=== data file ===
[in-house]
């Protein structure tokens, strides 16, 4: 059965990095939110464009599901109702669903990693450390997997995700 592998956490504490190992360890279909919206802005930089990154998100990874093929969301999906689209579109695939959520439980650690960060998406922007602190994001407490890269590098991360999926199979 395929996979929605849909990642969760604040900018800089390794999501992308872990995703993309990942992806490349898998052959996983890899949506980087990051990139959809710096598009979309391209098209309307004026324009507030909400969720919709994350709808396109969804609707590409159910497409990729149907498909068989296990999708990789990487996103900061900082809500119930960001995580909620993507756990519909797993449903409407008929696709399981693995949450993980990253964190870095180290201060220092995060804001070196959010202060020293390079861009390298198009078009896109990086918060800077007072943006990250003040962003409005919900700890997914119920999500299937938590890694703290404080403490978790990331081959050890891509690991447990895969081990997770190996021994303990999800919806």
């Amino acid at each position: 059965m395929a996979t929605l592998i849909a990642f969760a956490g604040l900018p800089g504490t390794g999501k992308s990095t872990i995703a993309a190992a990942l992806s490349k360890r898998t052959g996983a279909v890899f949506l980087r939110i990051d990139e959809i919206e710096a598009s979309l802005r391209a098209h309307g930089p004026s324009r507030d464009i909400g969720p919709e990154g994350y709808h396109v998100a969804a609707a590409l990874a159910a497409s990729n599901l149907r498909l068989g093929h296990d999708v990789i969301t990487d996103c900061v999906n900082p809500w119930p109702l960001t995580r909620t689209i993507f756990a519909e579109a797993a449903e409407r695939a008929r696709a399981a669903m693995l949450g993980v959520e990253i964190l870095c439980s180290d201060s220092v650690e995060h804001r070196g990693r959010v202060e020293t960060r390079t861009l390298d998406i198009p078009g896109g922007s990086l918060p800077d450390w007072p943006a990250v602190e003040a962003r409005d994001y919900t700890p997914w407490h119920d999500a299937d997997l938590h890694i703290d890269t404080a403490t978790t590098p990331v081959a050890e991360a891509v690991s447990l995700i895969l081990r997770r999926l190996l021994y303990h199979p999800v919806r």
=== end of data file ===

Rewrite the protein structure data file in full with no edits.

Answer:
[in-house]
């Protein structure tokens, strides 16, 4: 059965990095939110464009599901109702669903990693450390997997995700 592998956490504490190992360890279909919206802005930089990154998100990874093929969301999906689209579109695939959520439980650690960060998406922007602190994001407490890269590098991360999926199979 395929996979929605849909990642969760604040900018800089390794999501992308872990995703993309990942992806490349898998052959996983890899949506980087990051990139959809710096598009979309391209098209309307004026324009507030909400969720919709994350709808396109969804609707590409159910497409990729149907498909068989296990999708990789990487996103900061900082809500119930960001995580909620993507756990519909797993449903409407008929696709399981693995949450993980990253964190870095180290201060220092995060804001070196959010202060020293390079861009390298198009078009896109990086918060800077007072943006990250003040962003409005919900700890997914119920999500299937938590890694703290404080403490978790990331081959050890891509690991447990895969081990997770190996021994303990999800919806």
């Amino acid at each position: 059965m395929a996979t929605l592998i849909a990642f969760a956490g604040l900018p800089g504490t390794g999501k992308s990095t872990i995703a993309a190992a990942l992806s490349k360890r898998t052959g996983a279909v890899f949506l980087r939110i990051d990139e959809i919206e710096a598009s979309l802005r391209a098209h309307g930089p004026s324009r507030d464009i909400g969720p919709e990154g994350y709808h396109v998100a969804a609707a590409l990874a159910a497409s990729n599901l149907r498909l068989g093929h296990d999708v990789i969301t990487d996103c900061v999906n900082p809500w119930p109702l960001t995580r909620t689209i993507f756990a519909e579109a797993a449903e409407r695939a008929r696709a399981a669903m693995l949450g993980v959520e990253i964190l870095c439980s180290d201060s220092v650690e995060h804001r070196g990693r959010v202060e020293t960060r390079t861009l390298d998406i198009p078009g896109g922007s990086l918060p800077d450390w007072p943006a990250v602190e003040a962003r409005d994001y919900t700890p997914w407490h119920d999500a299937d997997l938590h890694i703290d890269t404080a403490t978790t590098p990331v081959a050890e991360a891509v690991s447990l995700i895969l081990r997770r999926l190996l021994y303990h199979p999800v919806r």